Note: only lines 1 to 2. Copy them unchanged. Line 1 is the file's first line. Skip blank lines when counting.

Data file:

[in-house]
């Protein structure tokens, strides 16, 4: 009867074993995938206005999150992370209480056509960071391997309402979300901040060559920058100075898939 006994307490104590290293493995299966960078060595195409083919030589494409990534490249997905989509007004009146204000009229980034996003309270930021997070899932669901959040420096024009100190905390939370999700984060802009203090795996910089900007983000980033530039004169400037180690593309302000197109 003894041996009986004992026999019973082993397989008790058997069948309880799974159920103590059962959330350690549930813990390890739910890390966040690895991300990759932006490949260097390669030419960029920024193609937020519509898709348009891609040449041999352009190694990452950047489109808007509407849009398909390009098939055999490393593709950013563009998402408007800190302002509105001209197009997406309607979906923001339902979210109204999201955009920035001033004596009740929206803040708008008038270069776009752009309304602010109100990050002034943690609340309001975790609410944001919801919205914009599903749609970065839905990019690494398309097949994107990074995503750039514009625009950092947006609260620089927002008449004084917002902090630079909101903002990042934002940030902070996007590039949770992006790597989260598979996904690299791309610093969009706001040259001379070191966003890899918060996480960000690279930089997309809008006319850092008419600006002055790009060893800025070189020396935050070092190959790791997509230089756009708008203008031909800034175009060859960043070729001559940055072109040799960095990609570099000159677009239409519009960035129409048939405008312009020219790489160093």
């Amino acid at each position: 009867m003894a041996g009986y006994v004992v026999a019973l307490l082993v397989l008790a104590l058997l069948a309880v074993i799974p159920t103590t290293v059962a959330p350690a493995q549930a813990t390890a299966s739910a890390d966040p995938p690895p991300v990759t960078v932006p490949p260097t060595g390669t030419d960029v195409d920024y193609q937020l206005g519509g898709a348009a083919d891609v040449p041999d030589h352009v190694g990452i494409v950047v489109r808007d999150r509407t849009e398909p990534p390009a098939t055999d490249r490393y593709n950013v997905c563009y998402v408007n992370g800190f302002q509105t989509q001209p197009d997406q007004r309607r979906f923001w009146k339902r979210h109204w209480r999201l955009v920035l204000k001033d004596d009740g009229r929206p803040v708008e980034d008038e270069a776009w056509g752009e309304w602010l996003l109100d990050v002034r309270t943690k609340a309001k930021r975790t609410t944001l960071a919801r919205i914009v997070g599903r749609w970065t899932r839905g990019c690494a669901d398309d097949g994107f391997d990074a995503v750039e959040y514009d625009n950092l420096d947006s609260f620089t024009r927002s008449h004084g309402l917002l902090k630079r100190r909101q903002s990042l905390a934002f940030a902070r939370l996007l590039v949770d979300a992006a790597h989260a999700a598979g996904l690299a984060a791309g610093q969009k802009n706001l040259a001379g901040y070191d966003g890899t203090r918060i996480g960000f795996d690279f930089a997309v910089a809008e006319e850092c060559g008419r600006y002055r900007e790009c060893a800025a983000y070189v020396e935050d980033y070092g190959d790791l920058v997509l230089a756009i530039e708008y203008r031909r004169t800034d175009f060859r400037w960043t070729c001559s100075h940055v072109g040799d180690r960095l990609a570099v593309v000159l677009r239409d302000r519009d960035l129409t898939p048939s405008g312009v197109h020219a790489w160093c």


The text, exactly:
[in-house]
């Protein structure tokens, strides 16, 4: 009867074993995938206005999150992370209480056509960071391997309402979300901040060559920058100075898939 006994307490104590290293493995299966960078060595195409083919030589494409990534490249997905989509007004009146204000009229980034996003309270930021997070899932669901959040420096024009100190905390939370999700984060802009203090795996910089900007983000980033530039004169400037180690593309302000197109 003894041996009986004992026999019973082993397989008790058997069948309880799974159920103590059962959330350690549930813990390890739910890390966040690895991300990759932006490949260097390669030419960029920024193609937020519509898709348009891609040449041999352009190694990452950047489109808007509407849009398909390009098939055999490393593709950013563009998402408007800190302002509105001209197009997406309607979906923001339902979210109204999201955009920035001033004596009740929206803040708008008038270069776009752009309304602010109100990050002034943690609340309001975790609410944001919801919205914009599903749609970065839905990019690494398309097949994107990074995503750039514009625009950092947006609260620089927002008449004084917002902090630079909101903002990042934002940030902070996007590039949770992006790597989260598979996904690299791309610093969009706001040259001379070191966003890899918060996480960000690279930089997309809008006319850092008419600006002055790009060893800025070189020396935050070092190959790791997509230089756009708008203008031909800034175009060859960043070729001559940055072109040799960095990609570099000159677009239409519009960035129409048939405008312009020219790489160093």